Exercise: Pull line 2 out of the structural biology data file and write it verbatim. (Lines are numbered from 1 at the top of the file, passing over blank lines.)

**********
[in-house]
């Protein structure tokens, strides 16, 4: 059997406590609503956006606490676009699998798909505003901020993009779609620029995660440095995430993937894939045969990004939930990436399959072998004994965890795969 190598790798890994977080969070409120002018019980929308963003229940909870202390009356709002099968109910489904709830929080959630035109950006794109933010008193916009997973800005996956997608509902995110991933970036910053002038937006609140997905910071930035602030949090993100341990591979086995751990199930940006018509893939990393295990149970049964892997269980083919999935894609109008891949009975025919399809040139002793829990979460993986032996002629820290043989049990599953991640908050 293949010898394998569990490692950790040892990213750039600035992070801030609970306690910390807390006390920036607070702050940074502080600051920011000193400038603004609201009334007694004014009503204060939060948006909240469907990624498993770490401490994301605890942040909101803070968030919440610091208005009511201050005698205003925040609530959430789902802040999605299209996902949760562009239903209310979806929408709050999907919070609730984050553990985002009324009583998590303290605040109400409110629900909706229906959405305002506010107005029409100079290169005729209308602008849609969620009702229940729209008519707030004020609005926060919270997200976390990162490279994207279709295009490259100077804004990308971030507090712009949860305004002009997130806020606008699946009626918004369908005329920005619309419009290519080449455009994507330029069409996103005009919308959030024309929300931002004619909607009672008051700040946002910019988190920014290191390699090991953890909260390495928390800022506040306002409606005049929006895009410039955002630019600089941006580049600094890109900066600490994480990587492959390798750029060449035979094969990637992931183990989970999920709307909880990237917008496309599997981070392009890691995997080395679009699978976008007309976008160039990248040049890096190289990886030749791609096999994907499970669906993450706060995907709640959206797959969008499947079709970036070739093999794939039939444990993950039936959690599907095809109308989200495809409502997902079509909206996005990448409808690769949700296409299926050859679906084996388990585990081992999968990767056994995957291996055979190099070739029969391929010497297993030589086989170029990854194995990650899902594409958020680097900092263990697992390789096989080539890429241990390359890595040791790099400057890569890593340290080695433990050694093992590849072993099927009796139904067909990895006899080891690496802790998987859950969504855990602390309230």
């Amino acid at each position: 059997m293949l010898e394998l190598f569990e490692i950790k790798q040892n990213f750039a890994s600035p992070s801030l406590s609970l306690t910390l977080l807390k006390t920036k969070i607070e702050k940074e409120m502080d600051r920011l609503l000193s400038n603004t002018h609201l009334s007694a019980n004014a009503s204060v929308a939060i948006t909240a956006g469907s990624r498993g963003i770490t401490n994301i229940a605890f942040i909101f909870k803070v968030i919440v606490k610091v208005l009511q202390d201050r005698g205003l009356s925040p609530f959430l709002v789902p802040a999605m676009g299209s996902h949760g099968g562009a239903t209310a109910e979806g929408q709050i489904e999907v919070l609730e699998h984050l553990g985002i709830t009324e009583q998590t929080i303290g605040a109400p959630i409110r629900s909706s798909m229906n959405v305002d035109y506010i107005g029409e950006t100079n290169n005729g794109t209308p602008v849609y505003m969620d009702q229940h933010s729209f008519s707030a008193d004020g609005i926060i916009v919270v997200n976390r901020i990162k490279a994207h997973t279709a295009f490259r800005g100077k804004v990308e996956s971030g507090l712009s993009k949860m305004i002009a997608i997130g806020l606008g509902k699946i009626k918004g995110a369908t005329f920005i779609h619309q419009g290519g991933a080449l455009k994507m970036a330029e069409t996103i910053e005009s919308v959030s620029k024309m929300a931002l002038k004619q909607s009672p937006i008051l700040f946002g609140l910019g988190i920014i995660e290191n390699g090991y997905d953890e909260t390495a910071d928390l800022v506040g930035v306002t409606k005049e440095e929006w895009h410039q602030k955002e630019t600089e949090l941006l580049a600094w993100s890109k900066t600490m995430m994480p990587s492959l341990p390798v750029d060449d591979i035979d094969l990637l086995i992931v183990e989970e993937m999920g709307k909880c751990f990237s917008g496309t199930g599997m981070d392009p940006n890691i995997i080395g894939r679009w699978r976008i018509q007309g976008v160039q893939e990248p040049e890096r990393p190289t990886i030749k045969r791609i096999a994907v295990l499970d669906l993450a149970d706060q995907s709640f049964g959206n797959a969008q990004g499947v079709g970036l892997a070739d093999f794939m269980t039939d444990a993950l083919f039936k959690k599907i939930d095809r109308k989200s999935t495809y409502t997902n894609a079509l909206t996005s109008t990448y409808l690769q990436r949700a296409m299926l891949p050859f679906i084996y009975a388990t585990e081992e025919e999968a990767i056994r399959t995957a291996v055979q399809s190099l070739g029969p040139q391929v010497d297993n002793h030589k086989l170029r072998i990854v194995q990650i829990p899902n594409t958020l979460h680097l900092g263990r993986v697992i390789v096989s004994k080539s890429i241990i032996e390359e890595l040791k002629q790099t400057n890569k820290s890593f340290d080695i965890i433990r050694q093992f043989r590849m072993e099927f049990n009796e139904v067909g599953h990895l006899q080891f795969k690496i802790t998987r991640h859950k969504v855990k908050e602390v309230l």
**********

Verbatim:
């Protein structure tokens, strides 16, 4: 059997406590609503956006606490676009699998798909505003901020993009779609620029995660440095995430993937894939045969990004939930990436399959072998004994965890795969 190598790798890994977080969070409120002018019980929308963003229940909870202390009356709002099968109910489904709830929080959630035109950006794109933010008193916009997973800005996956997608509902995110991933970036910053002038937006609140997905910071930035602030949090993100341990591979086995751990199930940006018509893939990393295990149970049964892997269980083919999935894609109008891949009975025919399809040139002793829990979460993986032996002629820290043989049990599953991640908050 293949010898394998569990490692950790040892990213750039600035992070801030609970306690910390807390006390920036607070702050940074502080600051920011000193400038603004609201009334007694004014009503204060939060948006909240469907990624498993770490401490994301605890942040909101803070968030919440610091208005009511201050005698205003925040609530959430789902802040999605299209996902949760562009239903209310979806929408709050999907919070609730984050553990985002009324009583998590303290605040109400409110629900909706229906959405305002506010107005029409100079290169005729209308602008849609969620009702229940729209008519707030004020609005926060919270997200976390990162490279994207279709295009490259100077804004990308971030507090712009949860305004002009997130806020606008699946009626918004369908005329920005619309419009290519080449455009994507330029069409996103005009919308959030024309929300931002004619909607009672008051700040946002910019988190920014290191390699090991953890909260390495928390800022506040306002409606005049929006895009410039955002630019600089941006580049600094890109900066600490994480990587492959390798750029060449035979094969990637992931183990989970999920709307909880990237917008496309599997981070392009890691995997080395679009699978976008007309976008160039990248040049890096190289990886030749791609096999994907499970669906993450706060995907709640959206797959969008499947079709970036070739093999794939039939444990993950039936959690599907095809109308989200495809409502997902079509909206996005990448409808690769949700296409299926050859679906084996388990585990081992999968990767056994995957291996055979190099070739029969391929010497297993030589086989170029990854194995990650899902594409958020680097900092263990697992390789096989080539890429241990390359890595040791790099400057890569890593340290080695433990050694093992590849072993099927009796139904067909990895006899080891690496802790998987859950969504855990602390309230």